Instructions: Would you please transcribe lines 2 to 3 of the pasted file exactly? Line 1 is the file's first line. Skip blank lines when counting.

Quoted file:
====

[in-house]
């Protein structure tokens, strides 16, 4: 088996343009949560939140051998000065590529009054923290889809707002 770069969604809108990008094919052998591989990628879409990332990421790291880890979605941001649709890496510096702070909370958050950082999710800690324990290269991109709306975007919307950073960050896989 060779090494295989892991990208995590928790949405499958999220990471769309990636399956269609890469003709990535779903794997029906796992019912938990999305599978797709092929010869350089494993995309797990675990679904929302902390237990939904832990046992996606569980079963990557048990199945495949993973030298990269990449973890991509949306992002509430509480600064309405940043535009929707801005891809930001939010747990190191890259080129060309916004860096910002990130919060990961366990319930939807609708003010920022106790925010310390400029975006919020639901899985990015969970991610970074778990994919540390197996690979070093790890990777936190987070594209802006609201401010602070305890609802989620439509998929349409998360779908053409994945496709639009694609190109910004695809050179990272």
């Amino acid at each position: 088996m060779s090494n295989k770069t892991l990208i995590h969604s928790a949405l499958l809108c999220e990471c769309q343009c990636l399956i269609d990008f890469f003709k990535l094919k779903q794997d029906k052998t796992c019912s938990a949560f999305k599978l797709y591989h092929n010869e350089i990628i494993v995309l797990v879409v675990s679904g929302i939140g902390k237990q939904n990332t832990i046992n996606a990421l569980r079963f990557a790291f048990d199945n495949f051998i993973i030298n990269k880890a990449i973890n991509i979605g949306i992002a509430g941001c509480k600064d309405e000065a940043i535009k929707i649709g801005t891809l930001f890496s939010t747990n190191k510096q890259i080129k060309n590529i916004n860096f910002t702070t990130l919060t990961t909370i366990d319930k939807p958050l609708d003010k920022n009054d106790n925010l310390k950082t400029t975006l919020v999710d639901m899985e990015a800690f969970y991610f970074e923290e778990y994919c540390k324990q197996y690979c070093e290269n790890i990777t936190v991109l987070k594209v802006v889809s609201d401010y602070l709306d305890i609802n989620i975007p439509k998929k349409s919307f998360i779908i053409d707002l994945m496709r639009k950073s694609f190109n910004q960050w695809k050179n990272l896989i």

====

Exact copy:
């Protein structure tokens, strides 16, 4: 088996343009949560939140051998000065590529009054923290889809707002 770069969604809108990008094919052998591989990628879409990332990421790291880890979605941001649709890496510096702070909370958050950082999710800690324990290269991109709306975007919307950073960050896989 060779090494295989892991990208995590928790949405499958999220990471769309990636399956269609890469003709990535779903794997029906796992019912938990999305599978797709092929010869350089494993995309797990675990679904929302902390237990939904832990046992996606569980079963990557048990199945495949993973030298990269990449973890991509949306992002509430509480600064309405940043535009929707801005891809930001939010747990190191890259080129060309916004860096910002990130919060990961366990319930939807609708003010920022106790925010310390400029975006919020639901899985990015969970991610970074778990994919540390197996690979070093790890990777936190987070594209802006609201401010602070305890609802989620439509998929349409998360779908053409994945496709639009694609190109910004695809050179990272």
């Amino acid at each position: 088996m060779s090494n295989k770069t892991l990208i995590h969604s928790a949405l499958l809108c999220e990471c769309q343009c990636l399956i269609d990008f890469f003709k990535l094919k779903q794997d029906k052998t796992c019912s938990a949560f999305k599978l797709y591989h092929n010869e350089i990628i494993v995309l797990v879409v675990s679904g929302i939140g902390k237990q939904n990332t832990i046992n996606a990421l569980r079963f990557a790291f048990d199945n495949f051998i993973i030298n990269k880890a990449i973890n991509i979605g949306i992002a509430g941001c509480k600064d309405e000065a940043i535009k929707i649709g801005t891809l930001f890496s939010t747990n190191k510096q890259i080129k060309n590529i916004n860096f910002t702070t990130l919060t990961t909370i366990d319930k939807p958050l609708d003010k920022n009054d106790n925010l310390k950082t400029t975006l919020v999710d639901m899985e990015a800690f969970y991610f970074e923290e778990y994919c540390k324990q197996y690979c070093e290269n790890i990777t936190v991109l987070k594209v802006v889809s609201d401010y602070l709306d305890i609802n989620i975007p439509k998929k349409s919307f998360i779908i053409d707002l994945m496709r639009k950073s694609f190109n910004q960050w695809k050179n990272l896989i």